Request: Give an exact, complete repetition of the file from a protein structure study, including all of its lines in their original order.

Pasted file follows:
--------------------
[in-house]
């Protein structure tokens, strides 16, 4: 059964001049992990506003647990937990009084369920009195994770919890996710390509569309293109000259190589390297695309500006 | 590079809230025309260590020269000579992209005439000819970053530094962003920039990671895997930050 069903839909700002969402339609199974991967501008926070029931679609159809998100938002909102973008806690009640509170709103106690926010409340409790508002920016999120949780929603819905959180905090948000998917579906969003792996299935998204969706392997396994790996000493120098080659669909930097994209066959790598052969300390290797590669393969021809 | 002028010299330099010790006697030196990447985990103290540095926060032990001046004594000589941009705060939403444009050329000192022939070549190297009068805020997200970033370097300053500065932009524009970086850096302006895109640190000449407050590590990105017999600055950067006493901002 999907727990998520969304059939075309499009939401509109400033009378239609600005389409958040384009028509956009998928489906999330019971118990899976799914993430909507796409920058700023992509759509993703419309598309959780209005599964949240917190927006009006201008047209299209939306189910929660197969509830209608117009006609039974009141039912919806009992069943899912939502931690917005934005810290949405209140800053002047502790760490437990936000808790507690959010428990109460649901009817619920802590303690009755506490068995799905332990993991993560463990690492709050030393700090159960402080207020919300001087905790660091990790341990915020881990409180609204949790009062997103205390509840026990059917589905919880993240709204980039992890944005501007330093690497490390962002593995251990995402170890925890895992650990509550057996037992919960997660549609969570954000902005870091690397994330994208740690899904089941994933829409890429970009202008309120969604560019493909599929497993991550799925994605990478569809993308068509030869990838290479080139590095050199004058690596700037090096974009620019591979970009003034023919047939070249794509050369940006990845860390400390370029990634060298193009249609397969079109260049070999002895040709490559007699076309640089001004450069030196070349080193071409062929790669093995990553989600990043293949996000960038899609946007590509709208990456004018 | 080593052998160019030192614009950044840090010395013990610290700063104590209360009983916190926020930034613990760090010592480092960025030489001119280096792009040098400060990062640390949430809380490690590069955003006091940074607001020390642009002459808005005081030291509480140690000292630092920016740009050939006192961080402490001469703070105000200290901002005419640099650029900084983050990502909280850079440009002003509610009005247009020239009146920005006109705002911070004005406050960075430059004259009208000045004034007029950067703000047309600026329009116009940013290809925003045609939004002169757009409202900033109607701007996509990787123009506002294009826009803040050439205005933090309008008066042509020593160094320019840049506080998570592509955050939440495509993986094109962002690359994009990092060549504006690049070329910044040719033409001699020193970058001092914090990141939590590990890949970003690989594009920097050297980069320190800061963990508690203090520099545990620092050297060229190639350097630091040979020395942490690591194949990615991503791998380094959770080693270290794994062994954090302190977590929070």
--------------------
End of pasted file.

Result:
[in-house]
């Protein structure tokens, strides 16, 4: 059964001049992990506003647990937990009084369920009195994770919890996710390509569309293109000259190589390297695309500006 | 590079809230025309260590020269000579992209005439000819970053530094962003920039990671895997930050 069903839909700002969402339609199974991967501008926070029931679609159809998100938002909102973008806690009640509170709103106690926010409340409790508002920016999120949780929603819905959180905090948000998917579906969003792996299935998204969706392997396994790996000493120098080659669909930097994209066959790598052969300390290797590669393969021809 | 002028010299330099010790006697030196990447985990103290540095926060032990001046004594000589941009705060939403444009050329000192022939070549190297009068805020997200970033370097300053500065932009524009970086850096302006895109640190000449407050590590990105017999600055950067006493901002 999907727990998520969304059939075309499009939401509109400033009378239609600005389409958040384009028509956009998928489906999330019971118990899976799914993430909507796409920058700023992509759509993703419309598309959780209005599964949240917190927006009006201008047209299209939306189910929660197969509830209608117009006609039974009141039912919806009992069943899912939502931690917005934005810290949405209140800053002047502790760490437990936000808790507690959010428990109460649901009817619920802590303690009755506490068995799905332990993991993560463990690492709050030393700090159960402080207020919300001087905790660091990790341990915020881990409180609204949790009062997103205390509840026990059917589905919880993240709204980039992890944005501007330093690497490390962002593995251990995402170890925890895992650990509550057996037992919960997660549609969570954000902005870091690397994330994208740690899904089941994933829409890429970009202008309120969604560019493909599929497993991550799925994605990478569809993308068509030869990838290479080139590095050199004058690596700037090096974009620019591979970009003034023919047939070249794509050369940006990845860390400390370029990634060298193009249609397969079109260049070999002895040709490559007699076309640089001004450069030196070349080193071409062929790669093995990553989600990043293949996000960038899609946007590509709208990456004018 | 080593052998160019030192614009950044840090010395013990610290700063104590209360009983916190926020930034613990760090010592480092960025030489001119280096792009040098400060990062640390949430809380490690590069955003006091940074607001020390642009002459808005005081030291509480140690000292630092920016740009050939006192961080402490001469703070105000200290901002005419640099650029900084983050990502909280850079440009002003509610009005247009020239009146920005006109705002911070004005406050960075430059004259009208000045004034007029950067703000047309600026329009116009940013290809925003045609939004002169757009409202900033109607701007996509990787123009506002294009826009803040050439205005933090309008008066042509020593160094320019840049506080998570592509955050939440495509993986094109962002690359994009990092060549504006690049070329910044040719033409001699020193970058001092914090990141939590590990890949970003690989594009920097050297980069320190800061963990508690203090520099545990620092050297060229190639350097630091040979020395942490690591194949990615991503791998380094959770080693270290794994062994954090302190977590929070």